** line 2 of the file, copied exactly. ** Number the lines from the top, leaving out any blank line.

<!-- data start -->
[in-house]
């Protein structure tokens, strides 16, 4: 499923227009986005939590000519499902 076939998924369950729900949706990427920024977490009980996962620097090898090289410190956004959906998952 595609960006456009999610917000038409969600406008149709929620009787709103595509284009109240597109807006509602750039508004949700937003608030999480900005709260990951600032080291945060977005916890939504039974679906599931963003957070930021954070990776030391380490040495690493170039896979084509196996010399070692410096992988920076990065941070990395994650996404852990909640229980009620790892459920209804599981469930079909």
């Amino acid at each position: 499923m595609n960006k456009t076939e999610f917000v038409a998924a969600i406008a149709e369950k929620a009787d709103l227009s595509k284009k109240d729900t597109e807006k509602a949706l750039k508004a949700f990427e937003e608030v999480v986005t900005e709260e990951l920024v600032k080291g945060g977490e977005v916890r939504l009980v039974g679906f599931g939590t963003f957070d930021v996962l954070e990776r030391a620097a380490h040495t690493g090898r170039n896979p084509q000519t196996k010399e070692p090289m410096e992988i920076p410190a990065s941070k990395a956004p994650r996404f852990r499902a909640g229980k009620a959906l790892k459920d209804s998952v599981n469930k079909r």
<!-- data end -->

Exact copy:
């Protein structure tokens, strides 16, 4: 499923227009986005939590000519499902 076939998924369950729900949706990427920024977490009980996962620097090898090289410190956004959906998952 595609960006456009999610917000038409969600406008149709929620009787709103595509284009109240597109807006509602750039508004949700937003608030999480900005709260990951600032080291945060977005916890939504039974679906599931963003957070930021954070990776030391380490040495690493170039896979084509196996010399070692410096992988920076990065941070990395994650996404852990909640229980009620790892459920209804599981469930079909």